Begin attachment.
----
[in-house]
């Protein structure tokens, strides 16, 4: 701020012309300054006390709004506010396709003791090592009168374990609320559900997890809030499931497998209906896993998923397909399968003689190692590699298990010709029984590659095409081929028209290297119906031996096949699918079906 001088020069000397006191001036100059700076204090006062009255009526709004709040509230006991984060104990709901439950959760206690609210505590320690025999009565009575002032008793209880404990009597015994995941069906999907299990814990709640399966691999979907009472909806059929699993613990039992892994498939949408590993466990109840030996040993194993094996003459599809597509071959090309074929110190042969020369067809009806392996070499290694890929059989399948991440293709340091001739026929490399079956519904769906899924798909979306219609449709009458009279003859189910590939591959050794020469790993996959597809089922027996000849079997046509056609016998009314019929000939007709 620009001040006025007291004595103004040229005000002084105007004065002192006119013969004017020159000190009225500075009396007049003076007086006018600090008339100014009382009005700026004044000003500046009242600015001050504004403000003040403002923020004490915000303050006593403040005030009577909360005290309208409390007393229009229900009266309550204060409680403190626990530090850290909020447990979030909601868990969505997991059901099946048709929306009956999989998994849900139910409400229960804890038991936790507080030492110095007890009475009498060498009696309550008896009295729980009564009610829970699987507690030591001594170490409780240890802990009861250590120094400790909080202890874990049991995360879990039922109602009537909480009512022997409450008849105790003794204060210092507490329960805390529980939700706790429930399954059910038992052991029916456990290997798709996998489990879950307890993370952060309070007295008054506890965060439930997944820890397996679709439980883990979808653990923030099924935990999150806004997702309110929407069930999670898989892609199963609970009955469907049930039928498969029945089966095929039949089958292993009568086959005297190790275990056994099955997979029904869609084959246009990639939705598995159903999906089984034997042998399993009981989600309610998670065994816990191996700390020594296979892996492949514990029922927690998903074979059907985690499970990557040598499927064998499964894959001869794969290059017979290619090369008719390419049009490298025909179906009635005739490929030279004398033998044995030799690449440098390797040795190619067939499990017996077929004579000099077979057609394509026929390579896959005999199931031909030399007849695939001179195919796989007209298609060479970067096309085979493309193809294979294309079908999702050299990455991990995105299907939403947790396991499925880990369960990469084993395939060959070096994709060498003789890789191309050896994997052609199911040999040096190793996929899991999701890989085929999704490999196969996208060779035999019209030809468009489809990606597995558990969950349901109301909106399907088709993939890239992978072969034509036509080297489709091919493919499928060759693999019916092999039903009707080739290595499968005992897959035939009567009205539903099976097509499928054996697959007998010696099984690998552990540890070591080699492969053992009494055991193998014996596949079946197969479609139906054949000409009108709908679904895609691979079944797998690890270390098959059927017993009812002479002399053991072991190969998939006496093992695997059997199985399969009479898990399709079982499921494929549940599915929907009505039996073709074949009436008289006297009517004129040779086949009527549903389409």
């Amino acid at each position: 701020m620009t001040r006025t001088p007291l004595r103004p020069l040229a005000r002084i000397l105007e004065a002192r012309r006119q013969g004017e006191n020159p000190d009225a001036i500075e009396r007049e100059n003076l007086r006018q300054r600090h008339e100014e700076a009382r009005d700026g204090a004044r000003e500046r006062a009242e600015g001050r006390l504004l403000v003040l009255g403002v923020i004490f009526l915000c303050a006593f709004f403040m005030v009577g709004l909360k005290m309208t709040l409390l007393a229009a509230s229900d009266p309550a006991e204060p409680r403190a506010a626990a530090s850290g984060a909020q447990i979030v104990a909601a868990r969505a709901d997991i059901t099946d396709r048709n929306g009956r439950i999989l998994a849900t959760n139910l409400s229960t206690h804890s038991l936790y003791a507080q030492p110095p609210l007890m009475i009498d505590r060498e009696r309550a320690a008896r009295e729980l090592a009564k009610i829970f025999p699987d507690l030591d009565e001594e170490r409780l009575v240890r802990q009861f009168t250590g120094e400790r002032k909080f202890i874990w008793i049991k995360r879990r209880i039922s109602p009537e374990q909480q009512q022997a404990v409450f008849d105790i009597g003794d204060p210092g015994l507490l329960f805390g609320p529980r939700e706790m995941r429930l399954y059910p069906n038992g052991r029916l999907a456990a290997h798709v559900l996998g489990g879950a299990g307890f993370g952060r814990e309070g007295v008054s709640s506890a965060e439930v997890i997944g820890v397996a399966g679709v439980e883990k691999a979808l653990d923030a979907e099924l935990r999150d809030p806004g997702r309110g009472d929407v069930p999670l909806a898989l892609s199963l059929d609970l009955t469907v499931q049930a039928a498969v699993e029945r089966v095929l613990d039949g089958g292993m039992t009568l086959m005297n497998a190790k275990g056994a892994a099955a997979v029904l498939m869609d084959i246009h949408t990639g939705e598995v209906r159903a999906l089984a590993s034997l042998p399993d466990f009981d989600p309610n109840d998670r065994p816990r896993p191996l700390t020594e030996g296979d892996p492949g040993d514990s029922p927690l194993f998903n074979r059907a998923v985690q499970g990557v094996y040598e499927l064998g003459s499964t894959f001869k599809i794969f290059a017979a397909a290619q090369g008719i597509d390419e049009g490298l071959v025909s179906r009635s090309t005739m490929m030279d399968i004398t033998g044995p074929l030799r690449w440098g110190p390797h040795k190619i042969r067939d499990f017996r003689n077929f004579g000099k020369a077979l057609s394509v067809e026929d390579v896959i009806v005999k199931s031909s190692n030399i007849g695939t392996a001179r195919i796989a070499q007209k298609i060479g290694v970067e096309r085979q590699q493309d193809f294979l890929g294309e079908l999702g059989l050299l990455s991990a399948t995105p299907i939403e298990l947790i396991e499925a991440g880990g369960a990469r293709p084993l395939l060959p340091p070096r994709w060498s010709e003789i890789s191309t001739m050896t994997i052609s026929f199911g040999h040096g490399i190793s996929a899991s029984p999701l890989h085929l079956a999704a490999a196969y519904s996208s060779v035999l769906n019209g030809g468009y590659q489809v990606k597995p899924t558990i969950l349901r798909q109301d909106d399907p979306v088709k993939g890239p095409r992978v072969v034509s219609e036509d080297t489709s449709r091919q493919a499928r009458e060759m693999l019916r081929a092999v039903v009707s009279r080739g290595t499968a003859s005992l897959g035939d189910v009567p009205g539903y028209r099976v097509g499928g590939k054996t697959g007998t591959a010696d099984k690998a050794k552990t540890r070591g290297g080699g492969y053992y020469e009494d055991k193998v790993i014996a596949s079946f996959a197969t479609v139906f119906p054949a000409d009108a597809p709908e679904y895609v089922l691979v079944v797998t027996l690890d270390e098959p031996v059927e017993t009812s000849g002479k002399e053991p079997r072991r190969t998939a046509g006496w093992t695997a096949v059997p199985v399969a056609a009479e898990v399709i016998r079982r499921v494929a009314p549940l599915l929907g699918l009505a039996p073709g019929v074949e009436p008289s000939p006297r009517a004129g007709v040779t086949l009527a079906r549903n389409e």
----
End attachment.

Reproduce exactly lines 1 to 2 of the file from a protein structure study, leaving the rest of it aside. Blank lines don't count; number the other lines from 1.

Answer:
[in-house]
């Protein structure tokens, strides 16, 4: 701020012309300054006390709004506010396709003791090592009168374990609320559900997890809030499931497998209906896993998923397909399968003689190692590699298990010709029984590659095409081929028209290297119906031996096949699918079906 001088020069000397006191001036100059700076204090006062009255009526709004709040509230006991984060104990709901439950959760206690609210505590320690025999009565009575002032008793209880404990009597015994995941069906999907299990814990709640399966691999979907009472909806059929699993613990039992892994498939949408590993466990109840030996040993194993094996003459599809597509071959090309074929110190042969020369067809009806392996070499290694890929059989399948991440293709340091001739026929490399079956519904769906899924798909979306219609449709009458009279003859189910590939591959050794020469790993996959597809089922027996000849079997046509056609016998009314019929000939007709 620009001040006025007291004595103004040229005000002084105007004065002192006119013969004017020159000190009225500075009396007049003076007086006018600090008339100014009382009005700026004044000003500046009242600015001050504004403000003040403002923020004490915000303050006593403040005030009577909360005290309208409390007393229009229900009266309550204060409680403190626990530090850290909020447990979030909601868990969505997991059901099946048709929306009956999989998994849900139910409400229960804890038991936790507080030492110095007890009475009498060498009696309550008896009295729980009564009610829970699987507690030591001594170490409780240890802990009861250590120094400790909080202890874990049991995360879990039922109602009537909480009512022997409450008849105790003794204060210092507490329960805390529980939700706790429930399954059910038992052991029916456990290997798709996998489990879950307890993370952060309070007295008054506890965060439930997944820890397996679709439980883990979808653990923030099924935990999150806004997702309110929407069930999670898989892609199963609970009955469907049930039928498969029945089966095929039949089958292993009568086959005297190790275990056994099955997979029904869609084959246009990639939705598995159903999906089984034997042998399993009981989600309610998670065994816990191996700390020594296979892996492949514990029922927690998903074979059907985690499970990557040598499927064998499964894959001869794969290059017979290619090369008719390419049009490298025909179906009635005739490929030279004398033998044995030799690449440098390797040795190619067939499990017996077929004579000099077979057609394509026929390579896959005999199931031909030399007849695939001179195919796989007209298609060479970067096309085979493309193809294979294309079908999702050299990455991990995105299907939403947790396991499925880990369960990469084993395939060959070096994709060498003789890789191309050896994997052609199911040999040096190793996929899991999701890989085929999704490999196969996208060779035999019209030809468009489809990606597995558990969950349901109301909106399907088709993939890239992978072969034509036509080297489709091919493919499928060759693999019916092999039903009707080739290595499968005992897959035939009567009205539903099976097509499928054996697959007998010696099984690998552990540890070591080699492969053992009494055991193998014996596949079946197969479609139906054949000409009108709908679904895609691979079944797998690890270390098959059927017993009812002479002399053991072991190969998939006496093992695997059997199985399969009479898990399709079982499921494929549940599915929907009505039996073709074949009436008289006297009517004129040779086949009527549903389409």